This thread really gets to the heart of what training is all about.  It's just classic Hans Selye eustress/distress theory.  Personally I'm never going to get any lift that is notable or competitive, but I can go back to moving pianos if I need some cash.

Sorry to post so much, I'm just some random dude and really ought to  read some more.


Level 4 Valued Member

The crazy front squat into get-up video didn't work.  But this video is of a guy backsquatting 315 with tail-tucking.  I for one approve of his form.  I think he has great odds of getting through daily life without a herniation.  My form looked about the same, except with more upper-back rounding.  It's not a mobility issue, just leg & torso segments.

Boris clearly knows whereof he speaks.



Level 4 Valued Member
P.S.  one of my pet peeves is survivorship bias.  Just because me & the guy in the video can tail-tuck doesn't mean everybody can.  One more time, "it depends."

Derrick Blanton

Level 1 Valued Member
@Matt H:  The video that you link.  It's probably OK, but it's also probably not optimal.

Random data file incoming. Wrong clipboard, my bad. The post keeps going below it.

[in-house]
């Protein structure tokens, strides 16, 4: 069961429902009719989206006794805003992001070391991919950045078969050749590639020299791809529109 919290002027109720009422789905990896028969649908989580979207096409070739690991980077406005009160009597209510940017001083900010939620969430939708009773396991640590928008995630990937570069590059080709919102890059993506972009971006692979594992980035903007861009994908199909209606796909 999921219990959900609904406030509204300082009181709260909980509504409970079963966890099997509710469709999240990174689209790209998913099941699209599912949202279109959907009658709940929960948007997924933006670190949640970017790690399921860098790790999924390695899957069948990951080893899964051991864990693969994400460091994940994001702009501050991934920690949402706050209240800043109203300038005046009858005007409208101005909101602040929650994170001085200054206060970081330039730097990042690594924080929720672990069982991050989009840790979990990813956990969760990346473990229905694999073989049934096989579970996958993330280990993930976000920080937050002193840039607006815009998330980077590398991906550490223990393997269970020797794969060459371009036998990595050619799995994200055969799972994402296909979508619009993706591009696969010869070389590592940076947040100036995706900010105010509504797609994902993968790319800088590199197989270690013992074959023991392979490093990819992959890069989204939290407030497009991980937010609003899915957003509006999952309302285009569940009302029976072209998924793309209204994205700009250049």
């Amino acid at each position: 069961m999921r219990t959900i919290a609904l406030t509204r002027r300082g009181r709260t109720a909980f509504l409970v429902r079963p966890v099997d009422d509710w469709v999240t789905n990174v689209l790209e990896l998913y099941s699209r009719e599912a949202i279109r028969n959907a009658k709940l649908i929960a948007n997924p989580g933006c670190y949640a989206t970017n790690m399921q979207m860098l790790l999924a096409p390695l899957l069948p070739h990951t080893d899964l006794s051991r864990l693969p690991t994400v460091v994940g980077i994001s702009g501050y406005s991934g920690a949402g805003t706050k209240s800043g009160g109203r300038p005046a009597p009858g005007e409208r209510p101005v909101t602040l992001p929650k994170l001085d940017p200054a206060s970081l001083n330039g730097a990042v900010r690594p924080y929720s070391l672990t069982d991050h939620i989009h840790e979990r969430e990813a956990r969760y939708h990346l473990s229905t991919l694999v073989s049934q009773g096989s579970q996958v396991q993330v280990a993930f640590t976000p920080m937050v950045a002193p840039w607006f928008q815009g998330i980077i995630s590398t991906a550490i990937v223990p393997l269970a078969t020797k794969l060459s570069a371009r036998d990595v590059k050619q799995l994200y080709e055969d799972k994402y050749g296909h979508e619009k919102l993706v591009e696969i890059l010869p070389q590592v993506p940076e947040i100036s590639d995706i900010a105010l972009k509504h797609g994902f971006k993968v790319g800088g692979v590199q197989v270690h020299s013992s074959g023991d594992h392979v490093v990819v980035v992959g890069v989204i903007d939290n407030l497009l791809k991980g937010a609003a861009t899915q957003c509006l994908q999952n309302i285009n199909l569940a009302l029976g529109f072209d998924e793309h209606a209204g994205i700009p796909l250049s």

I believe that the gentleman is tucking due to two primary reasons:

1.  He is squatting ATG with a low bar.  The low bar placement requires the hips to travel further back and the knees to travel less forwards.  The hips can only travel back so far before they have nowhere to go but under, taking the L-spine with it.

This is the primary reason that it is easier to squat to the floor with neutral spine during a FSQ, or OLY SQ, and virtually anatomically impossible with a low bar, barring some exceptional anthropometry.

2. Related to the above, he may lack T-spine extension strength.  The T-spine is often the first energy leak in a BSQ or DL, and since virtually nobody really bothers to train it directly with T-spine extensions, or upper back good mornings, it just lingers forever as a weak link.

So, if he gets bulletproof strong through the upper back, (which will require increased abdominal force to moderate the lumbar spine, and make sure the ROM is coming up top, and not from hyperlordosis), and if he moves the bar up to the upper trap shelf, above the scapular spine, then he can better verticalize the entire torso, top to bottom, throughout the entire movement.

Check out Candito Training HQ on YouTube, young man is a beast, and has a brilliant mind for biomechanics as well.